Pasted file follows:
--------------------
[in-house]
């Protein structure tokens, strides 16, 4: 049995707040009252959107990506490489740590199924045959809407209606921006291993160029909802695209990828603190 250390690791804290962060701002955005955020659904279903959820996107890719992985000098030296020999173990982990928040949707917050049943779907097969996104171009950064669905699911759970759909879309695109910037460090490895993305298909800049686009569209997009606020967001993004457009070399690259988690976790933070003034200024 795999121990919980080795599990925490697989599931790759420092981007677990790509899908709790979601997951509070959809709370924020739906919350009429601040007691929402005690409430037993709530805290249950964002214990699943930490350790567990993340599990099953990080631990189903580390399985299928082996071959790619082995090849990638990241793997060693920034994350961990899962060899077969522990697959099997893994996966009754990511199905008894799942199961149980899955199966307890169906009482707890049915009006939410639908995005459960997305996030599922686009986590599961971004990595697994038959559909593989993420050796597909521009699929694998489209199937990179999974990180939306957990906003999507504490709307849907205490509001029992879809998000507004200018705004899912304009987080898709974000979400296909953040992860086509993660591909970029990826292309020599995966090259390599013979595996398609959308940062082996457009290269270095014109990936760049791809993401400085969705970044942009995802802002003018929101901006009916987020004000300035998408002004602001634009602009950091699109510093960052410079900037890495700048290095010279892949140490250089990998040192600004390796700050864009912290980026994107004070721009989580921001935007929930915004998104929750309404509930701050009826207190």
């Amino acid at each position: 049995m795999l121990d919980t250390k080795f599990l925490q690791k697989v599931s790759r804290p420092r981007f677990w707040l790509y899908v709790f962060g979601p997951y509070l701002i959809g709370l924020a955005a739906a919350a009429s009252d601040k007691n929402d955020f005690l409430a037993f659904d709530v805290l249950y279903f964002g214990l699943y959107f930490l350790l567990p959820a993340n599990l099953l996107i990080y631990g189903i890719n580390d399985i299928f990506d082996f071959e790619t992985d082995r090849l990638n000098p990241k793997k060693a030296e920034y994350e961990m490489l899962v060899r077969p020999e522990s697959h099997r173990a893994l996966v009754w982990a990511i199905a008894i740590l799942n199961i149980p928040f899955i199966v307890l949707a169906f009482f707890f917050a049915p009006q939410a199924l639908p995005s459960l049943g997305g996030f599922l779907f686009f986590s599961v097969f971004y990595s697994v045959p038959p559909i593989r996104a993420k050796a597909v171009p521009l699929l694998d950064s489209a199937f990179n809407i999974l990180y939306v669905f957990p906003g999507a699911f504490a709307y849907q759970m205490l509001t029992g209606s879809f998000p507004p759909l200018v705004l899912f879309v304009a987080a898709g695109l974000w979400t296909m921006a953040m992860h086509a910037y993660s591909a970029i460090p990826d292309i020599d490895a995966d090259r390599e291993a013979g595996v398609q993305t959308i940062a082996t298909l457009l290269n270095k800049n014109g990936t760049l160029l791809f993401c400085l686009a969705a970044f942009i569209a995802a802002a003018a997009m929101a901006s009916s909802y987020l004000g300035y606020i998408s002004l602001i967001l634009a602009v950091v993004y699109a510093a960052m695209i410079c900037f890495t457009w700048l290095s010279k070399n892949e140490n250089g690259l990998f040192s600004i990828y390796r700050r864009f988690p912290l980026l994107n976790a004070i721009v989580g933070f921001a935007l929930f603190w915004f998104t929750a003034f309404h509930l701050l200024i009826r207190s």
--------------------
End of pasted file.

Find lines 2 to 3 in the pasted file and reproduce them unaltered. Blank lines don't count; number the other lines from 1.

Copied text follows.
């Protein structure tokens, strides 16, 4: 049995707040009252959107990506490489740590199924045959809407209606921006291993160029909802695209990828603190 250390690791804290962060701002955005955020659904279903959820996107890719992985000098030296020999173990982990928040949707917050049943779907097969996104171009950064669905699911759970759909879309695109910037460090490895993305298909800049686009569209997009606020967001993004457009070399690259988690976790933070003034200024 795999121990919980080795599990925490697989599931790759420092981007677990790509899908709790979601997951509070959809709370924020739906919350009429601040007691929402005690409430037993709530805290249950964002214990699943930490350790567990993340599990099953990080631990189903580390399985299928082996071959790619082995090849990638990241793997060693920034994350961990899962060899077969522990697959099997893994996966009754990511199905008894799942199961149980899955199966307890169906009482707890049915009006939410639908995005459960997305996030599922686009986590599961971004990595697994038959559909593989993420050796597909521009699929694998489209199937990179999974990180939306957990906003999507504490709307849907205490509001029992879809998000507004200018705004899912304009987080898709974000979400296909953040992860086509993660591909970029990826292309020599995966090259390599013979595996398609959308940062082996457009290269270095014109990936760049791809993401400085969705970044942009995802802002003018929101901006009916987020004000300035998408002004602001634009602009950091699109510093960052410079900037890495700048290095010279892949140490250089990998040192600004390796700050864009912290980026994107004070721009989580921001935007929930915004998104929750309404509930701050009826207190």
């Amino acid at each position: 049995m795999l121990d919980t250390k080795f599990l925490q690791k697989v599931s790759r804290p420092r981007f677990w707040l790509y899908v709790f962060g979601p997951y509070l701002i959809g709370l924020a955005a739906a919350a009429s009252d601040k007691n929402d955020f005690l409430a037993f659904d709530v805290l249950y279903f964002g214990l699943y959107f930490l350790l567990p959820a993340n599990l099953l996107i990080y631990g189903i890719n580390d399985i299928f990506d082996f071959e790619t992985d082995r090849l990638n000098p990241k793997k060693a030296e920034y994350e961990m490489l899962v060899r077969p020999e522990s697959h099997r173990a893994l996966v009754w982990a990511i199905a008894i740590l799942n199961i149980p928040f899955i199966v307890l949707a169906f009482f707890f917050a049915p009006q939410a199924l639908p995005s459960l049943g997305g996030f599922l779907f686009f986590s599961v097969f971004y990595s697994v045959p038959p559909i593989r996104a993420k050796a597909v171009p521009l699929l694998d950064s489209a199937f990179n809407i999974l990180y939306v669905f957990p906003g999507a699911f504490a709307y849907q759970m205490l509001t029992g209606s879809f998000p507004p759909l200018v705004l899912f879309v304009a987080a898709g695109l974000w979400t296909m921006a953040m992860h086509a910037y993660s591909a970029i460090p990826d292309i020599d490895a995966d090259r390599e291993a013979g595996v398609q993305t959308i940062a082996t298909l457009l290269n270095k800049n014109g990936t760049l160029l791809f993401c400085l686009a969705a970044f942009i569209a995802a802002a003018a997009m929101a901006s009916s909802y987020l004000g300035y606020i998408s002004l602001i967001l634009a602009v950091v993004y699109a510093a960052m695209i410079c900037f890495t457009w700048l290095s010279k070399n892949e140490n250089g690259l990998f040192s600004i990828y390796r700050r864009f988690p912290l980026l994107n976790a004070i721009v989580g933070f921001a935007l929930f603190w915004f998104t929750a003034f309404h509930l701050l200024i009826r207190s």